Many international travelers to the 2016 Summer Olympics in Rio De Janeiro, Brazil, openly considered skipping the games to avoid the threat of Zika. Despite the fears, not a single case of Zika or its major neurological complication, microcephaly, was reported by foreign visitors. The near-paranoia — and the diversion of scarce resources to protect a low-risk population — could have been avoided by heeding the lessons of previous epidemics, argues a new study from public health researchers at UC Berkeley.
The researchers analyzed the burden of diseases that are similar to Zika and found that seasonal patterns in their spread foreshadowed Zika’s decline leading up to the games. As Zika tapered, and news coverage of the epidemic became less frequent, the truly vulnerable people became invisible, according to the study. Both during the games and today, mothers living in Rio’s sprawling urban slums give birth weekly to microcephalic babies — children born with abnormally small heads and a range of other complications.
“Zika is just another example of how populations that reside in these urban slum communities are ignored, neglected and invisible,” said study author Lee Riley, a professor in the Berkeley School of Public Health, who has spent nearly 25 years studying urban slums in Brazil. “What happened with Zika is just like what happened with the spread of Ebola; nobody said a word about it in urban slums.”
The study was published Thursday in the journal PLOS Neglected Tropical Diseases. The research was a collaboration with their colleagues Claudete Araújo Cardoso, Fabio Aguiar-Alves and Felipe Neves at the Universidade Federal Fluminense in Brazil.
Except for sporadic reports, Zika is a disease of the urban poor. Slum-defining characteristics such as poor water and sanitation infrastructure, crowding and poor structural quality of housing offer ample opportunities for mosquitoes to breed and spread the Zika virus. The species of mosquito that most commonly transmits Zika will, on average, travel a mere 100 meters in its lifetime. In the densely populated slums of Brazil, a single 100-square-meter space could contain more than 100 housing structures, up to three stories high, with a resident population upwards of 1,000. These residents can be infected multiple times by mosquitoes circulating in such neighborhoods.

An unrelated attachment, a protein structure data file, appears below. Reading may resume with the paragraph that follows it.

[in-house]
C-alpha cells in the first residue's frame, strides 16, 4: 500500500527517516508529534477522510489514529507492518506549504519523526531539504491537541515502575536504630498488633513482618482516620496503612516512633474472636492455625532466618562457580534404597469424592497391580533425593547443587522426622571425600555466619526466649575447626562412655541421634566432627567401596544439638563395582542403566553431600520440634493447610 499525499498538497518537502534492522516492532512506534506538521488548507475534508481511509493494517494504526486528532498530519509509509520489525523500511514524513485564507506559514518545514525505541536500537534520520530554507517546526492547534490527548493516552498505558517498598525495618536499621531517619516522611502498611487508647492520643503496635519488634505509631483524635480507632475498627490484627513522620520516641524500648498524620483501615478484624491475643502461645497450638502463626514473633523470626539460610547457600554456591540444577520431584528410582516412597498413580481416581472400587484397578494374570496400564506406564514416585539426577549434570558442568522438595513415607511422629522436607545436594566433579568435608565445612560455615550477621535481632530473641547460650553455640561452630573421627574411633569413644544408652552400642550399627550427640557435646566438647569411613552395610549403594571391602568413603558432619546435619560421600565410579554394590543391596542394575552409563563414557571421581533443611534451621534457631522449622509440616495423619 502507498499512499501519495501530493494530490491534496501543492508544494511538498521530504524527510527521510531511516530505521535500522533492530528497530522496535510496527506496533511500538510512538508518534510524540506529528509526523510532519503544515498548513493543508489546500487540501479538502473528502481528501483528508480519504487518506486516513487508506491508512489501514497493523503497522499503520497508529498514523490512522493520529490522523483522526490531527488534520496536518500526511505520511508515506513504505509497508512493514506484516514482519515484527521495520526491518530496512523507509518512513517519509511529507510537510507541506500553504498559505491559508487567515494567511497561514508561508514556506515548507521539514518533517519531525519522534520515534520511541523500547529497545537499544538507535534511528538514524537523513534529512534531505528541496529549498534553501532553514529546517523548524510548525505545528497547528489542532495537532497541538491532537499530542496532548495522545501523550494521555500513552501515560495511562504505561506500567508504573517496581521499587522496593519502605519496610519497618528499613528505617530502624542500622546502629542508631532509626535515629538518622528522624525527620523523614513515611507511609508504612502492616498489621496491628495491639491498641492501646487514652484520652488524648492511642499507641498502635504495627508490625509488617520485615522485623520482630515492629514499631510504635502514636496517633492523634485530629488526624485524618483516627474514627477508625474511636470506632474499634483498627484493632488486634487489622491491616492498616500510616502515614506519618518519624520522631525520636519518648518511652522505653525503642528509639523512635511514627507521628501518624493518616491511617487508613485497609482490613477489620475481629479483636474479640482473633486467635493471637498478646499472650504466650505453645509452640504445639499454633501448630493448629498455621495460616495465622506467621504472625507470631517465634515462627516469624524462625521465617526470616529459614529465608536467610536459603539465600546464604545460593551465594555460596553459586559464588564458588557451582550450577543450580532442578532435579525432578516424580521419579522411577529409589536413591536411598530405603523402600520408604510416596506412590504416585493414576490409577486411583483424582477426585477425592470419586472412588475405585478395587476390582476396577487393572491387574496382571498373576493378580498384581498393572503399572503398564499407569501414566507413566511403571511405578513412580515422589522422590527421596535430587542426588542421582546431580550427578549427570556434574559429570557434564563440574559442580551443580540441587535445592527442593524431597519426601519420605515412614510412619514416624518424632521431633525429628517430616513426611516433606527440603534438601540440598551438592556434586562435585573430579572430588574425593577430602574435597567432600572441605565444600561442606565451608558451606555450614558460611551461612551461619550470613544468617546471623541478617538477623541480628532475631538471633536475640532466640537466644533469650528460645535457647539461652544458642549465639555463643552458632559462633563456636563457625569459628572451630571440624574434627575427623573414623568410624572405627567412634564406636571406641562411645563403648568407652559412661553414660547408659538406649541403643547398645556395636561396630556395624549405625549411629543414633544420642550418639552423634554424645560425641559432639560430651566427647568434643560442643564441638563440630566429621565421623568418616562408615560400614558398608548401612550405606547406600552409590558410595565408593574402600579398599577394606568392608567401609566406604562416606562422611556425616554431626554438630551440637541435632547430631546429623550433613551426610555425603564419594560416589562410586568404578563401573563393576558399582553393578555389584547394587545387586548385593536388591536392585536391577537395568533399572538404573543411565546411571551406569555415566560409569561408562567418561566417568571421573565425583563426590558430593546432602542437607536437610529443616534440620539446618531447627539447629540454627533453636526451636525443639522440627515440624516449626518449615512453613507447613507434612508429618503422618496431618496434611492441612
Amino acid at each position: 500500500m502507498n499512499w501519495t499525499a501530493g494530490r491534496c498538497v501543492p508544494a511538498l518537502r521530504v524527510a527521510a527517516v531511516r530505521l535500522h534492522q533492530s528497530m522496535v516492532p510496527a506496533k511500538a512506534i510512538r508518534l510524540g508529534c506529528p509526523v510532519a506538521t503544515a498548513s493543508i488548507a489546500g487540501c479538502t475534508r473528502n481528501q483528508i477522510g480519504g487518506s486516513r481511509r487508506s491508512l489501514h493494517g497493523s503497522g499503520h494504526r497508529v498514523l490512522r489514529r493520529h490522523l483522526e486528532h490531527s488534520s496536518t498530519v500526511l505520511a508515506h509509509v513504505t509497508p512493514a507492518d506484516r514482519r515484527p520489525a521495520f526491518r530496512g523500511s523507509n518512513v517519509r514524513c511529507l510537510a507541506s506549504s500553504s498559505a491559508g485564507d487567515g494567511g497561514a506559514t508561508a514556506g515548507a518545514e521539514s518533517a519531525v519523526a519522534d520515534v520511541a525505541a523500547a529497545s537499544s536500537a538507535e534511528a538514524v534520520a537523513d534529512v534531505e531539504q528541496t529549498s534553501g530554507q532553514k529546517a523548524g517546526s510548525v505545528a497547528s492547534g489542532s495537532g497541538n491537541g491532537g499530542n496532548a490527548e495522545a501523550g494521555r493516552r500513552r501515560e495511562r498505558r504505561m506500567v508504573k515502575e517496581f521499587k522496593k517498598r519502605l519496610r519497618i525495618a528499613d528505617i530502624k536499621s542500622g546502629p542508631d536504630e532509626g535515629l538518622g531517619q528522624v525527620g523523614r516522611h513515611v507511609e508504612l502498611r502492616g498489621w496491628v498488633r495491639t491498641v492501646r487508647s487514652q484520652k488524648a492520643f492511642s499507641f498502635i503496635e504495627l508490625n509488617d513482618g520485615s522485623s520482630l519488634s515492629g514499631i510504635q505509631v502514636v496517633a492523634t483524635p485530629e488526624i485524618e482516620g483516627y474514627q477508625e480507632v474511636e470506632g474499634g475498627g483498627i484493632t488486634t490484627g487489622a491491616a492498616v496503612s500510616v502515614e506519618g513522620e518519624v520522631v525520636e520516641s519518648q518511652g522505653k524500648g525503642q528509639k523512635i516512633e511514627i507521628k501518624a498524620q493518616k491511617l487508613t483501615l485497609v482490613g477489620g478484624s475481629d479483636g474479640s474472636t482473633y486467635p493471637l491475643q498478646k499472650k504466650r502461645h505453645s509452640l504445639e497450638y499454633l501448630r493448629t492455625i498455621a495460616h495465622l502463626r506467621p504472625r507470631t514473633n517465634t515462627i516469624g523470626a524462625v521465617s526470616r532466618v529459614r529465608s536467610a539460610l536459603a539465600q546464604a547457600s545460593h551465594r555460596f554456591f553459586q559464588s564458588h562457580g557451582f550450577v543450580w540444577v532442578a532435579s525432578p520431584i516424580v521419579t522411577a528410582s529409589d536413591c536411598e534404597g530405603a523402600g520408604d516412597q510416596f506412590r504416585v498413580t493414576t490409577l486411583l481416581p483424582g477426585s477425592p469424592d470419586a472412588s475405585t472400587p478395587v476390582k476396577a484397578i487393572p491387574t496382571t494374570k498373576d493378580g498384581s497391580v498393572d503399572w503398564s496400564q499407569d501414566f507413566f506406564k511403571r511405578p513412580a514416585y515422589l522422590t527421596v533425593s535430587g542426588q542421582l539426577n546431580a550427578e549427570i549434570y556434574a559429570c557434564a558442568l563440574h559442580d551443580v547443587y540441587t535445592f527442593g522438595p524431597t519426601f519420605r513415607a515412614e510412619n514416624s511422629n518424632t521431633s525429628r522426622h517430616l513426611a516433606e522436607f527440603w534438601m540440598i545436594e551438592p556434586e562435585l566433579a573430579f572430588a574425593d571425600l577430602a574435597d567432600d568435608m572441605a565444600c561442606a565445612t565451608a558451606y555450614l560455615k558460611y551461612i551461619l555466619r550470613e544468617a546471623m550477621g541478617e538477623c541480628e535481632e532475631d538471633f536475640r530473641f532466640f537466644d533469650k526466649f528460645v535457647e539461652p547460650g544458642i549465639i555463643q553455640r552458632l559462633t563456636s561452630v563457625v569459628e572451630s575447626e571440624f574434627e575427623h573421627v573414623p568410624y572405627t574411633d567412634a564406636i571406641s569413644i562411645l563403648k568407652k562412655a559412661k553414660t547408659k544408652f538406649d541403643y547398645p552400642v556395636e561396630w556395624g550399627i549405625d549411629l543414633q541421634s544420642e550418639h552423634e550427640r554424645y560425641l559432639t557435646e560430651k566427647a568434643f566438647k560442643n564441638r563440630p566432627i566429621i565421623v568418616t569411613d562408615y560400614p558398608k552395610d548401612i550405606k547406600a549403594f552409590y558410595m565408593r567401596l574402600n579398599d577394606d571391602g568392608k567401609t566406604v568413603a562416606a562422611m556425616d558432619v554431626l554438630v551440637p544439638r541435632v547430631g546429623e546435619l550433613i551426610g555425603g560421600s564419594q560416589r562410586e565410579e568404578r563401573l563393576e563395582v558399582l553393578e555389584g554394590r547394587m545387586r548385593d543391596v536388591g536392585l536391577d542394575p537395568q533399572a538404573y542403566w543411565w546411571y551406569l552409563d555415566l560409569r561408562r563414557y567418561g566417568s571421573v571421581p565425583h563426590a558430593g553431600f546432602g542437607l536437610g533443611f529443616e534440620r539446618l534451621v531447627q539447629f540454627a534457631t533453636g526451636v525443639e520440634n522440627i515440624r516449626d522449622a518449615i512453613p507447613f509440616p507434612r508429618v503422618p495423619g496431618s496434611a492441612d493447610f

Yet during the Rio games, the world’s attention focused on issues related to tourists. Wealthy residents or tourists in high-rise apartment buildings with screened windows, air conditioning and regular spraying of insecticides, even if located adjacent to these slums, are less likely to be exposed to such mosquitoes.
To illustrate how Zika fears were misplaced, and to offer one example for how the public-health community can use data to better understand future epidemics, the study compared other mosquito-borne diseases carried by the same mosquito that carries Zika, such as dengue virus. The study showed that peak incidence of these diseases in Brazil occurred during the hottest and wettest months. Because August is a winter month in the Southern Hemisphere, incidence of the diseases plummeted around this time. Even the Brazilian Ministry of Health’s most recent Epidemiologic Bulletin reported no new cases in Rio de Janeiro between early August and September. Taken together, these data suggest that Zika infections would have tapered off well before the Olympics, which is just what happened.
“Our study suggests that if we had looked at whether or not Zika would be a problem using previous epidemiological evidence, we would not have wasted energy or effort worrying about tourists getting Zika,” said Robert Snyder, the study’s lead author and program manager for the Center for Global Public Health.
Snyder, Riley and study co-author Claire Boone each spent time in Brazil, studying infectious diseases that predominate in urban slums. Boone, a master’s student, was awarded a Center for Global Public Health fellowship to spend the summer of 2016 prior to the games conducting research in Brazil.
Predictive models suggest the ongoing Zika epidemic may run out of steam after two or three more seasons, but these models do not consider how urban slums and their highly mobile populations affect the disease’s dynamics, according to the study.
“One of the biggest questions with Zika is, what is the future going to be like?” Snyder said. “We have no idea what the characteristics of this disease moving forward will be.”
The energy, media attention and research resources revolving around the Zika virus epidemic must be harnessed and used to bring the largely ignored urban slum populations of megacities around the world into the global spotlight, the study argues.
“If the public-health community had looked at the examples of previous epidemics, maybe we could have invested more effort in helping the people in urban slums who are actually being affected by Zika,” Snyder said.